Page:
Adapted from the RoboFab documentation.
Text by Erik van Blokland, diagrams by Tal Leming.
In the world of digital font formats we have several different kinds of ways of describing outlines. Cubic Bezier curves for PostScript fonts, Quadratic curves for TrueType fonts. Each with their own peculiarities. FontParts is format-agnostic, so it should be able to store all PostScript and all TrueType points. The structure here is meant to be able to do all that.
A glyph can contain one or more contours. Depending on what you want to do, there are different ways of looking at the data of the contour, the points, the line segments. The RContour object is way to the outlines.
# take a glyph (one with outlines obviously) glyph = CurrentGlyph() # get to contours by index: print(glyph) # get the 'length' of a contour: print(len(glyph))
>>> <Contour of glyph:a> >>> 18 >>> # 18? 18 of what?
A description of the RContour object.
This circle consists of a couple of segments, each a piece of the contour. A contour is a sequence of segments, you can iterate through a contour to get segments. A contour also has methods for adding and deleting segments.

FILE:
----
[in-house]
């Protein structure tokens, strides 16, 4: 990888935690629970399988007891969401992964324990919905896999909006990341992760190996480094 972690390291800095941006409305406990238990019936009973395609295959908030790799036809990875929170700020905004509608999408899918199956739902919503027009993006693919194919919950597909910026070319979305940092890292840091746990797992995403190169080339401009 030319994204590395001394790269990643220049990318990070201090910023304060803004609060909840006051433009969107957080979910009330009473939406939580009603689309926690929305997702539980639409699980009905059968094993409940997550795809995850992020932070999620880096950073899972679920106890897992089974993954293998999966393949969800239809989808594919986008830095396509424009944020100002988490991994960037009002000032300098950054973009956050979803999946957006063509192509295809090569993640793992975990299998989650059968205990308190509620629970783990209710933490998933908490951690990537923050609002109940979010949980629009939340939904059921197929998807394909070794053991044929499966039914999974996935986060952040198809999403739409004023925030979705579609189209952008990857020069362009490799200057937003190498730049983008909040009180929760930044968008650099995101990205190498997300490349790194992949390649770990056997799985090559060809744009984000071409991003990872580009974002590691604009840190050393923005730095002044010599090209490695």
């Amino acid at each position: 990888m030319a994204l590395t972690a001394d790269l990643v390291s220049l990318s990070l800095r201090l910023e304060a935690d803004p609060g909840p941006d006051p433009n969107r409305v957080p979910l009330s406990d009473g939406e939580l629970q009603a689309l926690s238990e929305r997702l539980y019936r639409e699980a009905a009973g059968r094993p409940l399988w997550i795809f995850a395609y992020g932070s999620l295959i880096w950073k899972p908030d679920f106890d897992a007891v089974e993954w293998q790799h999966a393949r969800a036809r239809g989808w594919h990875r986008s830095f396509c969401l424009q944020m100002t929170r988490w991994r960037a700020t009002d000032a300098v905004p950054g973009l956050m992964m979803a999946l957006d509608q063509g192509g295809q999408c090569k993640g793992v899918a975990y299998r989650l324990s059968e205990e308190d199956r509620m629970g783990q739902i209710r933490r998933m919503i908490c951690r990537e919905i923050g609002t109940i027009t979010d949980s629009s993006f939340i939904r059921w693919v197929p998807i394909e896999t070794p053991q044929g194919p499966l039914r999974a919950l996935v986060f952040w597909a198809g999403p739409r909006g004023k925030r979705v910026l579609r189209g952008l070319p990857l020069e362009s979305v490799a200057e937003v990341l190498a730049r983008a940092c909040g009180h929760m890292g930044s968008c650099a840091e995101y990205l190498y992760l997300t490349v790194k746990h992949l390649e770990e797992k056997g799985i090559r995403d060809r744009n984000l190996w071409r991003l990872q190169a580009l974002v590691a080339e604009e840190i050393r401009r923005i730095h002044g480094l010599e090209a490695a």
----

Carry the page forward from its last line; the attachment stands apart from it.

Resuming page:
glyph = CurrentGlyph() contour = glyph for segment in contour: print(segment)
>>> <Segment object> >>> <Segment object> >>> <Segment object> >>> ...
In turn, a segment is made up of a sequence of points. Any number of off-curve points followed by an on-curve point. For the PostScript-centric designers: in TrueType outlines it is allowed to have any number of off-curve points before an on-curve. These points know whether they need to be rendered as bezier of quadratic curves.
A description of the RSegment object.
Another way to look at a contour is as a sequence of on-curve and off-curve points. This is the approach taken by
# get straight to the points in a contour # through the points attribute glyph = CurrentGlyph() for aPt in glyph.points: print(aPt)
>>> <Point x:119 y:314> >>> <Point x:117 y:343> >>> <Point x:115 y:372> >>> <Point x:133 y:432> >>> etc..
A description of the RPoint object.
This is another way to look at contours and its parts: bPoints behave very much like RoboFog points used to do. A point object has an incoming bcp, an on-curve (“anchor point” fog called it) and an outgoing bcp. This approach has been added for folks more at ease with the RoboFog structure.
If the contour contains series of off-curve points, bPoints won’t help you.
# bpoints glyph = CurrentGlyph() for aPt in glyph.bPoints: print(aPt.anchor) print(aPt.bcpIn) print(aPt.bcpOut) print(aPt.type) print()
>>> (119, 314) >>> (0, 0) >>> (0, 0) >>> corner >>> >>> (117, 343) >>> (0, 0) >>> (-2, 29) >>> corner >>> >>> ...
A description of the RBPoint object.